by Gabriella DePinho Asst. News Editor
At the end of the 2017-2018 academic year, Manhattan College announced a new student health insurance requirement to be implemented for the 2018-2019 academic year.
In an email sent out on May 25 by Richard Satterlee, Ph.D, Manhattan College’s vice president for student life, the college announced that moving forward, each student would be required to have health insurance coverage.
Though the announcement was unexpected, Satterlee shared that it is fairly commonplace for MC’s peer institutions to have the same requirement the school is just introducing.
The plan the school ultimately selected to offer to its students is a gold plan through The Allen J. Flood Companies.
“We had several pieces that we really wanted to have in place. First of all, we wanted it to be Affordable Care Act compliant; that was really important to us,” said Satterlee. “It was really important that the plan we agreed upon covered athletic injuries because we have about 15% of our students on campus participating in intercollegiate athletics and we know that can be onerous, if you’re injured and need medical support.”
“There are several pieces about this particular plan that were attractive to us. We knew that anybody that adopted this plan would be able to see physicians or receive support locally which is really important.”
The plan is accepted by the CityMD on 237th street and by local pharmacies.
Administrators spent all of the 2017-2018 academic year working to find the most affordable plan with good coverage and ultimately opted for this particular plan.
The cost for one student on the plan is $2,110 for a 12 month period and was added to the tuition bill for the fall semester.
If students already have health insurance, they can choose to waive out of the plan by providing evidence of and information about the insurance they currently have.
However, an added tuition cost may seem daunting or be a financial strain to those who do need or want to opt in.
“As a part of the process, we wanted to make sure it was something that could be covered by financial aid and become part of their package,” said Satterlee.
Lisa Juncaj, Manhattan College’s director of Business Systems, has been instrumental in implementing this plan throughout the college. She was part of the team that searched for the plan and has been fielding many of the questions or concerns coming in from students and families.
“In general, under the federal definitions of cost of attendance, health insurance can be included under that,” said Juncaj. “So generally under any cost of attendance item, financial aid can apply to that, whereas other scholarships generally cover tuition and fees.”
The deadline to waive or opt-in was set for Aug. 1., but the deadline was extended for the first year.
“We did have an August deadline and that every year will be our deadline but we did want to factor in the new students enrolling for the first time and also new transfers who happen to come in on a heavy rolling basis so because of that we extended the time period,” said Juncaj, “So we are, day to day, still getting waivers in.”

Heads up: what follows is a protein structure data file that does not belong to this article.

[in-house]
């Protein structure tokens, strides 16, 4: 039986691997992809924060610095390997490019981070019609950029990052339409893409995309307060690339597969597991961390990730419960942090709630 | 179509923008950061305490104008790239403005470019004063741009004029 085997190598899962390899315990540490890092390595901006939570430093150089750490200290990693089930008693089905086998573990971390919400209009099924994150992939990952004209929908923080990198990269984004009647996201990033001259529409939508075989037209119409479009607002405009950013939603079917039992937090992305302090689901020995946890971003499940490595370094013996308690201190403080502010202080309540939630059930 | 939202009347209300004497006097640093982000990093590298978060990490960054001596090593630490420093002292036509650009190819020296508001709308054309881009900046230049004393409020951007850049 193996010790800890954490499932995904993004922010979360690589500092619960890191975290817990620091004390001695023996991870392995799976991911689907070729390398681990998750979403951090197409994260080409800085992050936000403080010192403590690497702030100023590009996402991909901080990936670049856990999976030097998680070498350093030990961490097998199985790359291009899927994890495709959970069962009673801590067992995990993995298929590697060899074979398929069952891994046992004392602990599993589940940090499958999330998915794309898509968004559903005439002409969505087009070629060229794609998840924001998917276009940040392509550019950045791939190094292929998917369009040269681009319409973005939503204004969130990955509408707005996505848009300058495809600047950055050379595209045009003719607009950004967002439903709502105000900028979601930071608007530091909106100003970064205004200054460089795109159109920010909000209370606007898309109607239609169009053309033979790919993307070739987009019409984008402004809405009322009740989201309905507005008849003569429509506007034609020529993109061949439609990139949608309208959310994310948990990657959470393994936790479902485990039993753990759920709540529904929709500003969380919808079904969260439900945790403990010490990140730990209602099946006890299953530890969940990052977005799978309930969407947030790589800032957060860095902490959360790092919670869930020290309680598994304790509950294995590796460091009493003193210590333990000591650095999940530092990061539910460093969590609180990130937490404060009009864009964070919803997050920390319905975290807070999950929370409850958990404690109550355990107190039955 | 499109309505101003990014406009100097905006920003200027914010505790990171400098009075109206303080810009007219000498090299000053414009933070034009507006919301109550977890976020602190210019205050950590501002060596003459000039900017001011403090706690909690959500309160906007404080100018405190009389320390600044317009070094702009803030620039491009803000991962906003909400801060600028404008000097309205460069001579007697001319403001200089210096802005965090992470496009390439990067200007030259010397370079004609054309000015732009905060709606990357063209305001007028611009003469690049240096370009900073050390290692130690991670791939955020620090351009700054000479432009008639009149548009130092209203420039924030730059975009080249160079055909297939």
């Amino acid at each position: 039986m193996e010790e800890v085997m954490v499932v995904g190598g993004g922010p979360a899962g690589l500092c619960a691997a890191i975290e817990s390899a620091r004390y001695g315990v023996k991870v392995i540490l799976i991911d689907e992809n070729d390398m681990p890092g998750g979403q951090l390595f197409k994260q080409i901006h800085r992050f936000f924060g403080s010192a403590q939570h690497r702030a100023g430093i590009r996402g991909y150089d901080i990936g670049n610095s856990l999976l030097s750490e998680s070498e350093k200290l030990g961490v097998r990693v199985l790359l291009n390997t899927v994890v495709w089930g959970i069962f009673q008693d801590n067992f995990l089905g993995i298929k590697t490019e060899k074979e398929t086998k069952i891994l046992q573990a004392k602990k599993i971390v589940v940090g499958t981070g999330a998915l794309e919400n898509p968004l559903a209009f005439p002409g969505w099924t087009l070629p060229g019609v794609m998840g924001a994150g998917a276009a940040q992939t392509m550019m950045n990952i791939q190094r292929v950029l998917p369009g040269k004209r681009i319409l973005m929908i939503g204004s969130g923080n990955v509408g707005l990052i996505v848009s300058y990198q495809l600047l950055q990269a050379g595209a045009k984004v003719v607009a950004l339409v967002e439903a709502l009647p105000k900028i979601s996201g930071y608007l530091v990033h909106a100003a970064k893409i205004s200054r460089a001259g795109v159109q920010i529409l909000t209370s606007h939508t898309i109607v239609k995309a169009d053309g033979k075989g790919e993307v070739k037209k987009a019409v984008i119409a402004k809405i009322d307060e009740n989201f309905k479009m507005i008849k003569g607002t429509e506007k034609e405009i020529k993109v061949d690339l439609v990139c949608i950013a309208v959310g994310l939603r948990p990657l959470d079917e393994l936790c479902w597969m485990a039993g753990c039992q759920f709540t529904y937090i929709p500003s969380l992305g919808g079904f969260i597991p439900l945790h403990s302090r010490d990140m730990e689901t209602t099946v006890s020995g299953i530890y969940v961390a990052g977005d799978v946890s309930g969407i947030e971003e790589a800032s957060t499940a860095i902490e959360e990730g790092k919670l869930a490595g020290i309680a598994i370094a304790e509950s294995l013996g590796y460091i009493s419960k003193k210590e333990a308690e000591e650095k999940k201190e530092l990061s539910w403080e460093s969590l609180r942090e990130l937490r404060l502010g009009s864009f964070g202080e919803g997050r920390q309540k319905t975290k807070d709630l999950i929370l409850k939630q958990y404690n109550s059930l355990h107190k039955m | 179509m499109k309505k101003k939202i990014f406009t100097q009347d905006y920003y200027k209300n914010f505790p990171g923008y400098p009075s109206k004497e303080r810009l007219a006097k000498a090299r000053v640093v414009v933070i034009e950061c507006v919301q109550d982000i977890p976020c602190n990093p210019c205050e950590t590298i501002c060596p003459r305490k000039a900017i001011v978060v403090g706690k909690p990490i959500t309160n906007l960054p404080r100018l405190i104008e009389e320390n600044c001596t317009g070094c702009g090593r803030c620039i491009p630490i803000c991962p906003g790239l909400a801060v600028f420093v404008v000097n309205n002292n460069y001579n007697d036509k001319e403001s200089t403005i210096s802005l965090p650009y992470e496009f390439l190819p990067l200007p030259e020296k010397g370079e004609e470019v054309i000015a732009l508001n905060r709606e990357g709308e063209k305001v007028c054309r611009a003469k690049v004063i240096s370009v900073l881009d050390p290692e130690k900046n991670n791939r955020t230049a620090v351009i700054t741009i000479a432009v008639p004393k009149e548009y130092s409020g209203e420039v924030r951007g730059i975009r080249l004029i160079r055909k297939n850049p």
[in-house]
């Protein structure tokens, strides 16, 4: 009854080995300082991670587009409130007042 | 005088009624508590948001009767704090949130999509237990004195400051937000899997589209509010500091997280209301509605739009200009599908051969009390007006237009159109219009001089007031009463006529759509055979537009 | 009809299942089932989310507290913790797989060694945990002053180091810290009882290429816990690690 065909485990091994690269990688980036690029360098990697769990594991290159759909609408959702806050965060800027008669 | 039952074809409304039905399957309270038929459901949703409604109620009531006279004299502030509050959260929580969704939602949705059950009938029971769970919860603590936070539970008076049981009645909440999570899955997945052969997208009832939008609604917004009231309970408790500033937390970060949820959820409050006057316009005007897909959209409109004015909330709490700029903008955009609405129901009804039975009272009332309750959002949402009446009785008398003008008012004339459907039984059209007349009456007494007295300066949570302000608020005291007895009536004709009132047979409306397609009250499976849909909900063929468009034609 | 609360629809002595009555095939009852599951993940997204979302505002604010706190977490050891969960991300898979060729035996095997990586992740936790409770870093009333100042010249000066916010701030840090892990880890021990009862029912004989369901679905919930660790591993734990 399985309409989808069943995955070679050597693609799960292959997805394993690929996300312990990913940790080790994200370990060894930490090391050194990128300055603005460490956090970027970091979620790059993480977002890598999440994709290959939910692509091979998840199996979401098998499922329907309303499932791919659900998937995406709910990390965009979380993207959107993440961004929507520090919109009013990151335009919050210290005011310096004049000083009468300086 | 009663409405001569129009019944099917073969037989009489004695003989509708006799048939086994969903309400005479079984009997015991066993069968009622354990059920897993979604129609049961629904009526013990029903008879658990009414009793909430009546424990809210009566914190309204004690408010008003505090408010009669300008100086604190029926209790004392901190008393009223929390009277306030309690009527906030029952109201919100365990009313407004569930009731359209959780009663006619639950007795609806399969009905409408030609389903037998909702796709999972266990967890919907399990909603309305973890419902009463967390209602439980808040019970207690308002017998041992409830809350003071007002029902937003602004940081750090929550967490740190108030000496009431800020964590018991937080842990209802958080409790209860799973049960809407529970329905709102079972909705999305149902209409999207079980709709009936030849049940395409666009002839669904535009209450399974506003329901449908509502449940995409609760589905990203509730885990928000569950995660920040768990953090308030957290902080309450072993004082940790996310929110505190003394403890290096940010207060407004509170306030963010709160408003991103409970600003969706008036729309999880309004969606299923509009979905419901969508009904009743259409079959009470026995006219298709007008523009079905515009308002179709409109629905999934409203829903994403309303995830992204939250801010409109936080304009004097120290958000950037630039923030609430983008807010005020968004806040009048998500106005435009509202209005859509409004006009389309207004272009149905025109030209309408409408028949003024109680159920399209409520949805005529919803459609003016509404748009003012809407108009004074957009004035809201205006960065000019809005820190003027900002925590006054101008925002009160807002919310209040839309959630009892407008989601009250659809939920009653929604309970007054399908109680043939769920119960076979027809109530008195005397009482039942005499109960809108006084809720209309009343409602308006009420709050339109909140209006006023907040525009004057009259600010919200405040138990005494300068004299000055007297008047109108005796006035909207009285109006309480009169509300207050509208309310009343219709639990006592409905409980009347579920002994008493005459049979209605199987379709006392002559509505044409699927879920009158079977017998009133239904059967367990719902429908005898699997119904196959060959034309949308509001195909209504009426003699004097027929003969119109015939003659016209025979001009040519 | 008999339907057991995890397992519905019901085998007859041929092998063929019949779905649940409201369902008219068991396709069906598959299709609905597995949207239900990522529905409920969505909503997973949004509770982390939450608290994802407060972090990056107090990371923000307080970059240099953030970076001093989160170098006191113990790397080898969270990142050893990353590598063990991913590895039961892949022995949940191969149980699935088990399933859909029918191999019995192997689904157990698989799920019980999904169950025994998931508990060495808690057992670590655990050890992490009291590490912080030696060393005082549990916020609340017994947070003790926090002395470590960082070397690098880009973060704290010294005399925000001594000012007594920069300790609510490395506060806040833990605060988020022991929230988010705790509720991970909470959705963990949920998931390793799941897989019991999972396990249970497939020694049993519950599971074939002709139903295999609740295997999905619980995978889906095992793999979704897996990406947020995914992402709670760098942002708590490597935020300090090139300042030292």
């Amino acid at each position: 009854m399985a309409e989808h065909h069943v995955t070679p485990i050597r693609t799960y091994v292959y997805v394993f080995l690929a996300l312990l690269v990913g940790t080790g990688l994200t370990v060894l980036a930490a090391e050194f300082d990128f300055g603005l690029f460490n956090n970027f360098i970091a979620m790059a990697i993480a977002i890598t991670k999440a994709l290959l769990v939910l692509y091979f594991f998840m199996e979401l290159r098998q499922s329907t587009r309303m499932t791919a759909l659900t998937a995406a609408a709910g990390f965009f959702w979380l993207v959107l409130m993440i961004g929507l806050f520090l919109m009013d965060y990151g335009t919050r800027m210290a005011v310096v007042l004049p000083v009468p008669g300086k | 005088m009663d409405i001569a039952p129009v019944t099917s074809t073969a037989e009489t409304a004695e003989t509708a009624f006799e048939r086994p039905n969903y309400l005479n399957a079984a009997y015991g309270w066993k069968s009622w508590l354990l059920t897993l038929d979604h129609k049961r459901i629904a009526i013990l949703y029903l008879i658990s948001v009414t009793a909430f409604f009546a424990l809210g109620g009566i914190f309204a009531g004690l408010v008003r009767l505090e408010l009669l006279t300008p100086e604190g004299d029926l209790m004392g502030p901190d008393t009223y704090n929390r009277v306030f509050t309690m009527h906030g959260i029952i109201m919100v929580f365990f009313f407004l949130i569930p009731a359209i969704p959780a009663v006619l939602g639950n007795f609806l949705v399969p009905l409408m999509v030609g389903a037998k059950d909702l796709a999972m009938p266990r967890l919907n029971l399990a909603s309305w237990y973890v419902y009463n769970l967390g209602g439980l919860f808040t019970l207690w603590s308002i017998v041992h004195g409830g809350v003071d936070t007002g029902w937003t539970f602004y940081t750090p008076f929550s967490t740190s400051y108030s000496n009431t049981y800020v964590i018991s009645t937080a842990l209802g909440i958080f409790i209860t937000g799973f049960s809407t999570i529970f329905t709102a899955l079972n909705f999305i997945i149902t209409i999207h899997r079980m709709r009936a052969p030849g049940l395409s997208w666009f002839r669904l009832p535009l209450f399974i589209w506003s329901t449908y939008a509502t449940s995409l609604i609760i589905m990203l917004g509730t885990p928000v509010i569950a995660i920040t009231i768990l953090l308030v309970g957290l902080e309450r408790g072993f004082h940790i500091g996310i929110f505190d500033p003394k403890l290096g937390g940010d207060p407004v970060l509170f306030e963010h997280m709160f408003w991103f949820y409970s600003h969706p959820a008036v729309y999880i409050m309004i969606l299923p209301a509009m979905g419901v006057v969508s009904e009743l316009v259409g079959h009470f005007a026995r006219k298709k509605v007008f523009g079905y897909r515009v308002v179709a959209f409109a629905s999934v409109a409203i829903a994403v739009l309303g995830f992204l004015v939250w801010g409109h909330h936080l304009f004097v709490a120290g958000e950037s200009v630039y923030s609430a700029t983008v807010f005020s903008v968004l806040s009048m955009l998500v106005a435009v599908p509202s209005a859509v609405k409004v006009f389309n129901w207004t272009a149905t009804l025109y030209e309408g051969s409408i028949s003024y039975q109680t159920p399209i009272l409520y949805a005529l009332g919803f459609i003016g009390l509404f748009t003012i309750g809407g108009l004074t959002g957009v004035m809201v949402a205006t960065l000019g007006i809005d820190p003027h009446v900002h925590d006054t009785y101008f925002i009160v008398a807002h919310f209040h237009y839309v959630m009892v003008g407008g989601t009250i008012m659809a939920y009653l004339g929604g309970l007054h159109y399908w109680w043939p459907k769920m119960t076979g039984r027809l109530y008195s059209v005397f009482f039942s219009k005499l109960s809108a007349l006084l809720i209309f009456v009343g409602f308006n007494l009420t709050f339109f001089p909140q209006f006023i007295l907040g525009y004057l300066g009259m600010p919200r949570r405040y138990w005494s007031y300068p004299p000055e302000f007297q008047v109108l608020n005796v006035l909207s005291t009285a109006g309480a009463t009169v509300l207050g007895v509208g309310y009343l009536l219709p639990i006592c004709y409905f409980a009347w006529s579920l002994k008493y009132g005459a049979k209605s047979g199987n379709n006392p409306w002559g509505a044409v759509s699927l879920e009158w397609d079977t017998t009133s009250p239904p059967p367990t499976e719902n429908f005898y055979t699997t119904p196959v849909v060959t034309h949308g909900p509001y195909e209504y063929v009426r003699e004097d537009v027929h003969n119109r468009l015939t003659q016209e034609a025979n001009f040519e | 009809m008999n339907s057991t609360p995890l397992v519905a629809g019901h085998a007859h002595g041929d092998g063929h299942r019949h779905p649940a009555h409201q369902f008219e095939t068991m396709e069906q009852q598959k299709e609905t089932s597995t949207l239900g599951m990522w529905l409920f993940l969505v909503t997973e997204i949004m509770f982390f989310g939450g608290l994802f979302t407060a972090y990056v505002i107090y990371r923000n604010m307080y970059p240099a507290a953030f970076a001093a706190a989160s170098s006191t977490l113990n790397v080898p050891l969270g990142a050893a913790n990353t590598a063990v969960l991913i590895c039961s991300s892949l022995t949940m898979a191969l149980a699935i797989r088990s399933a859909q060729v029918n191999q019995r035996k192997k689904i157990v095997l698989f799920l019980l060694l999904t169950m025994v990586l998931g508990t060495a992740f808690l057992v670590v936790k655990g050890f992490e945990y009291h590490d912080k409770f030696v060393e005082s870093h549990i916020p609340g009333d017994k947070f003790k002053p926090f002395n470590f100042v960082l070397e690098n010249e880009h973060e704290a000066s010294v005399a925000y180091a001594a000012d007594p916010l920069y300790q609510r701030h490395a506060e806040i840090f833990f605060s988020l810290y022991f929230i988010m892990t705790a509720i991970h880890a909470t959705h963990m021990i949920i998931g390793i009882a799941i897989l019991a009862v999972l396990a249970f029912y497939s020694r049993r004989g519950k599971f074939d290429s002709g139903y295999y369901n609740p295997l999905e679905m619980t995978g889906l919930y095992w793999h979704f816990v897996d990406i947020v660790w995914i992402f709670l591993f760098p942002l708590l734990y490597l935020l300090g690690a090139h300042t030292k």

As of Aug. 31. approximately 3% of students had filled out the form to opt-in. As of that date, there was also a great number of students that had not either opted in or out.
How many students opt-in or out and feedback from students will go into a school-wide assessment of the plan and its impact and the school will take it into consideration when planning for the future.
As of right now, the school administrators have been hearing positive feedback from families and students.
“I had a student in my office the other day who has not had medical coverage in quite a few years because her family is going through some hard times and the fact that she could come back to school and get coverage is a factor in why she’s decided to return this semester,” said Juncaj. “She hasn’t been doing well academically and knows she needs to go for some care and now she’s it as part of her plan.”
“You always here about how this affects retention but now that I’ve seen a story like that in front of me, I know it has an impact,” said Juncaj.
In a similar vein, Satterlee has also seen some positive side effects.
“It’s enabled us to have a conversation with students about what they need and what’s included and how it’ll benefit their educations,” he said.
While the plan is considerably affordable and very inclusive, there are some gaps in it that might affect students.
The plan does not cover dental services or vision services and does not cover injuries, illnesses, treatment or medical conditions due to military service or war. The lack of dental or vision service coverage might be a concern for any student but as a school with a large veteran population, the lack of coverage for military service related illnesses or needs might be of some concern to those students.
Ultimately, the school felt it was important to make sure that students had adequate accessibility to health care, in the case of an emergency that may potentially interrupt one’s education.
In the announcement email, Satterlee wrote, “Manhattan College’s policy requiring that students have health insurance will ensure continued academic success and the overall health and wellness of our student body. We believe that healthy students, and those with timely access to healthcare services, will be more academically successful.”